Never let it be said that innovation and tradition are mutually exclusive; the altbier style is ammunition enough against that notion. One of the first true “mash-up” examples in brewing, altbier was born out of the proliferation of lagers that began in Bohemia as early as the fourteenth century. As the sparkling, cool-fermented beers made their way up into Germany, they began to encounter slivers of resistance, particularly in the region of North Rhine Westphalia. Here, residents acquiesced to the lagering process, but retained warm fermentation by ale yeast. The result was an earthy, moderately hoppy brew that saw noticeable, but restrained influence from the yeast.
Of course, even back then, brewers couldn’t leave well enough alone, and soon began producing variants on the style: “sticke,” for example, implies a stronger, slightly darker, more assertively hopped take. Dusseldorf, in turn, originated the adambier—an especially strong, occasionally smoky and/or wine-like version of an alt—which today is seeing a small resurgence.
This guide, then, appropriately seeks to recommend a range of beers that cover the broad spectrum comprising the altbier style. It speaks to the flexibility and influence of the beer itself that these examples span half the Earth.
Photo via Uerige
Generally, this is the measuring stick for standard-strength altbiers. Packaged like all other Uerige products in an attractive, distinctive swing-top bottle, this amber-hued beer is floral and nutty, with a suggestion of marmalade and a surprising hop kick in the finish. Uerige products are, thankfully, beginning to see more shelf presence in U.S. bottle shops, and can be acquired for five or six bucks a bottle.
Photo by Hair of the Dog
The beer that helped reignite interest in the adambier style, this was also the first product put out by Adam Sprints at Hair of the Dog. Considered a loose interpretation, this beer—all at once an altbier, a barleywine, and a strong old ale—is one of the most complex and layered beverages ever produced: when fresh, it brings to mind everything from dark chocolate and leather to smoke and winter fruits. It ages gracefully, and Hair of the Dog keeps an updated vintage guide on their website to aid cellar fiends. Sprints also occasionally releases Adam from the Wood and Cherry Adam from the Wood, the latter of which is one of this writer’s favorite beers, regardless of style.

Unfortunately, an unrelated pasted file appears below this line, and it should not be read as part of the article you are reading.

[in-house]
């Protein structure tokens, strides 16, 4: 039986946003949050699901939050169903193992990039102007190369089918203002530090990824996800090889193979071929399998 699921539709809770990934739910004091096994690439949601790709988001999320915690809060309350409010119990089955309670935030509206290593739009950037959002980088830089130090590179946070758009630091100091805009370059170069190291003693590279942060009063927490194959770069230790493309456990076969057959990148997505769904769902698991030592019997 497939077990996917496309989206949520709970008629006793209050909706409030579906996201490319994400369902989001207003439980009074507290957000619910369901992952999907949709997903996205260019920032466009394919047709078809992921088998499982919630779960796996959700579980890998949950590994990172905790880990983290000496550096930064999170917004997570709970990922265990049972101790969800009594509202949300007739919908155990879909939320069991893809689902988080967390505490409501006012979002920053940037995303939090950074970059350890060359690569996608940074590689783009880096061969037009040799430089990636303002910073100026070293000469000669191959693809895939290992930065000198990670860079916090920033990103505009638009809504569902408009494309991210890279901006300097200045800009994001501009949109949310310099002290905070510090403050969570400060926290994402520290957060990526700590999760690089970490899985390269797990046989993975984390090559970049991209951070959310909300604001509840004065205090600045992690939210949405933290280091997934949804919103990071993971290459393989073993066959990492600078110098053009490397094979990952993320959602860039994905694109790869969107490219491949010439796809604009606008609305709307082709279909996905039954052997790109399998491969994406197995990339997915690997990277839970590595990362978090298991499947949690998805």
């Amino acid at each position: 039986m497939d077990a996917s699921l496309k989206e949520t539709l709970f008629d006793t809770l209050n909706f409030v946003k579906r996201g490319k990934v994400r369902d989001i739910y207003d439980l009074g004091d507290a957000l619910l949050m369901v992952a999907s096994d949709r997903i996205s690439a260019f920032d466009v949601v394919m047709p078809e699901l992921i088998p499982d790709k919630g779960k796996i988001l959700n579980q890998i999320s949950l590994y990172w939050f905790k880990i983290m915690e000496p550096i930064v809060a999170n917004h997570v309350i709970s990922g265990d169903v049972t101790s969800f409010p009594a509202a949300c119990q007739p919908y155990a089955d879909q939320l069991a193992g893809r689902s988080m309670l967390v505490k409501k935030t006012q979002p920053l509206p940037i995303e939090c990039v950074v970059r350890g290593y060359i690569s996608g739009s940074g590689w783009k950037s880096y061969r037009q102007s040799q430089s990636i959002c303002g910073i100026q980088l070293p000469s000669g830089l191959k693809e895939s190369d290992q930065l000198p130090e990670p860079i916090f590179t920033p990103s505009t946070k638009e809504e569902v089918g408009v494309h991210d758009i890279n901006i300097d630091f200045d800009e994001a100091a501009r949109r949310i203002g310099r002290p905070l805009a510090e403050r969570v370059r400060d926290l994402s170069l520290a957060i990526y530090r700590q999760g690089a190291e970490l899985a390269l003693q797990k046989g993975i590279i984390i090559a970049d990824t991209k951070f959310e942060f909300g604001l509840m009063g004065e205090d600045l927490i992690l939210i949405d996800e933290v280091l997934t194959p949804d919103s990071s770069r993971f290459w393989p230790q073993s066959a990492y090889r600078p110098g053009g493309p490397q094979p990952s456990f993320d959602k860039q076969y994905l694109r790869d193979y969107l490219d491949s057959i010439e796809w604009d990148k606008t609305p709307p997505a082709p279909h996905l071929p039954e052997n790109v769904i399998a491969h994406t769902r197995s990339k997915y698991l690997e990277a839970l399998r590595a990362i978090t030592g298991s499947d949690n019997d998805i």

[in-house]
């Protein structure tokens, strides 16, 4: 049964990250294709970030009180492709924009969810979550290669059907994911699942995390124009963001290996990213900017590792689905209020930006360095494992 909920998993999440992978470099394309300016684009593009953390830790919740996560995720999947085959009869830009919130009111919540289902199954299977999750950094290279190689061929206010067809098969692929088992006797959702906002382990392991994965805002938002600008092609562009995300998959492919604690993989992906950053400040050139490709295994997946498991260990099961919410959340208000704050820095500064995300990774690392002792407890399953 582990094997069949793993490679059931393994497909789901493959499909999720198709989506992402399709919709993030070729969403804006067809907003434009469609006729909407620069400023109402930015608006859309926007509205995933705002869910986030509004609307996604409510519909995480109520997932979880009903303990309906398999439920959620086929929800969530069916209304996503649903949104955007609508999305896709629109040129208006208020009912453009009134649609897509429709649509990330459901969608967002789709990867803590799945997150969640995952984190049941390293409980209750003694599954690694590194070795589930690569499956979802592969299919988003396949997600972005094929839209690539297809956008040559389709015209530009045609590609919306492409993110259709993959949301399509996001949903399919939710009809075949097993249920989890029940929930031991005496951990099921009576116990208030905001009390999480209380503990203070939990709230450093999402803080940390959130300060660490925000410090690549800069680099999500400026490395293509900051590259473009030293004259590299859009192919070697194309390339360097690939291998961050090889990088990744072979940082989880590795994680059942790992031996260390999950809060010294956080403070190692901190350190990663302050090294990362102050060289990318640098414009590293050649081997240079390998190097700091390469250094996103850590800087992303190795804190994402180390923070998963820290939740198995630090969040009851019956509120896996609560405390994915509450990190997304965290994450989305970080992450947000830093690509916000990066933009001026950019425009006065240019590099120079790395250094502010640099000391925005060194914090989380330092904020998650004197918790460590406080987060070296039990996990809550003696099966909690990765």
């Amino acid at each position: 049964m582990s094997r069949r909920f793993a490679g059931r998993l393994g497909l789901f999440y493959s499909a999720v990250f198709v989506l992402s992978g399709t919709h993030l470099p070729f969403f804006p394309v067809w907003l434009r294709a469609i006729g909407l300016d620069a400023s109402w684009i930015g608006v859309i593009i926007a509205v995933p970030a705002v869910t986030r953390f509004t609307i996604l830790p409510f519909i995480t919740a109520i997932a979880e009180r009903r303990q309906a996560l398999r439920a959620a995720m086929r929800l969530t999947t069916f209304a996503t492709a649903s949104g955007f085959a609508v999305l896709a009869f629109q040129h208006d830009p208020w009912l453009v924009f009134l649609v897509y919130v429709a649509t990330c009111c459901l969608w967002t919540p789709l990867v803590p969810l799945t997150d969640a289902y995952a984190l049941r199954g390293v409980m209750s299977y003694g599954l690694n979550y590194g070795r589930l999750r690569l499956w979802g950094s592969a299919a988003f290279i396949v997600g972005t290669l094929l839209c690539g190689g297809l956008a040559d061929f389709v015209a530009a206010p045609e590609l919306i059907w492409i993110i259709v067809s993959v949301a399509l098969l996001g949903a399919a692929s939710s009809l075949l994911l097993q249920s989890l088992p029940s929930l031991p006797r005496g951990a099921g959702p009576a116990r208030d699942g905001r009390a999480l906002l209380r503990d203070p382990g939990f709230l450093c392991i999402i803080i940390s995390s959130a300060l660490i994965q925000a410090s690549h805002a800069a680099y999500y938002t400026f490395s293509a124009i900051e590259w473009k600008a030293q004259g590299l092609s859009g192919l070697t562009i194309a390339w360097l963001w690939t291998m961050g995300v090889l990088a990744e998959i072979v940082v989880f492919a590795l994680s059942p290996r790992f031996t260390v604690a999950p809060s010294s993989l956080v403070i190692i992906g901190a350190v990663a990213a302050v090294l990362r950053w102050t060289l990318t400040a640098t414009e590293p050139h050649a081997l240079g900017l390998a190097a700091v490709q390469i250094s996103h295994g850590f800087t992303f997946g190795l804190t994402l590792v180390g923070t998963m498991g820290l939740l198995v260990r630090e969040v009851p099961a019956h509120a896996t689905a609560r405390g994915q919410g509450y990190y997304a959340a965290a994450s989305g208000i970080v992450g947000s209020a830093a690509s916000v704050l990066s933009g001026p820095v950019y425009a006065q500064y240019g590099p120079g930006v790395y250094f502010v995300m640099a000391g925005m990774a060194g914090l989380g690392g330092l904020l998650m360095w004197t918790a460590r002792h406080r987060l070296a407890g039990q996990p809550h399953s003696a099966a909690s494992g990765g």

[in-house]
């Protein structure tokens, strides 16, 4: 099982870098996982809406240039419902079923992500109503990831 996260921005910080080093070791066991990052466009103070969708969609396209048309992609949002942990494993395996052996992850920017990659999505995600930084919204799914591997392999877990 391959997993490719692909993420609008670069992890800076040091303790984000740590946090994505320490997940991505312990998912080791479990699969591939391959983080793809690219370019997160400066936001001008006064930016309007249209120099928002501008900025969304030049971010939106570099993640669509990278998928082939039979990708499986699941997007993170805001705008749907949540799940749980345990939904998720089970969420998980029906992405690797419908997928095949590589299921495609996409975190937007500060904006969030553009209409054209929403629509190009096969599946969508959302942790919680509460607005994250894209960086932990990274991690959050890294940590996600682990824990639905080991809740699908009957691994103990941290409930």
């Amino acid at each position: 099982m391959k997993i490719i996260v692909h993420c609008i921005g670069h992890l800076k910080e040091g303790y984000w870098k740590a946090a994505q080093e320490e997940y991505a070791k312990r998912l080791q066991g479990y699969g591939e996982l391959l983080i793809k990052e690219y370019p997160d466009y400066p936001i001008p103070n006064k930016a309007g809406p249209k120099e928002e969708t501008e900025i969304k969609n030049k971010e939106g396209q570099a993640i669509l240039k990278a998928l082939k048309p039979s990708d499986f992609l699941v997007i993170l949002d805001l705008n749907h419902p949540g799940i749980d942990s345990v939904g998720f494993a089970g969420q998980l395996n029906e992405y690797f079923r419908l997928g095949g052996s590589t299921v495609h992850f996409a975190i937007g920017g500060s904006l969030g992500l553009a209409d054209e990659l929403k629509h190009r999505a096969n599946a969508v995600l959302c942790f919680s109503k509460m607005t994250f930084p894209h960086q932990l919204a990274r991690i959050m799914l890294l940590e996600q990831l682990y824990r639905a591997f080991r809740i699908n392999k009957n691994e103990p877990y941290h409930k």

Photo by Alaskan Brewing
You know this beer. You see it everywhere, from your local bottle shop, to Kroger, to BevMo. Like so many pioneering beers, its ubiquity belies the scope of both its influence and heritage. Spend a little time with this one, and its complexities gradually show: hints of peach and toasted bread, orange peel and a distinctly herbal tang. This—this right here—is where most of you are going to start. We’re proud of you.
Photo by The Monarchy
The Monarchy, a decidedly new-school-attitude brewery, is making a habit of cranking out some downright exceptional old-world beers; last year they partnered with Stillwater to release It’s Still Weisse, a 3% ABV Berliner weisse with ginger and red peppers. It was ridiculous on paper, but damned if it didn’t outsell the session IPAs on tap at my bar last summer. But oh yeah, this beer: quite possibly the truest modern take on adambier, it is a full-bodied brew with flavor for days. Red grape, sweet smoke, tart berries, toffee, and dark chocolate all show themselves in some way or another. Assertive and charmingly disjointed when young, it nevertheless exhibits great aging potential.
Photo by Uerige
So, okay, yeah…this is a top five list, featuring two beers from the same brewery. But, holy Ninkasi on a popsicle, what a beer this is. A stronger, darker version of an alt, it is ridiculously rich, with flavors suggesting stewed figs, plum, baking spices, and chocolate. It also ages considerably well; 2008 bottles are showing English barleywine characteristics, with a profile leaning towards fortified wine.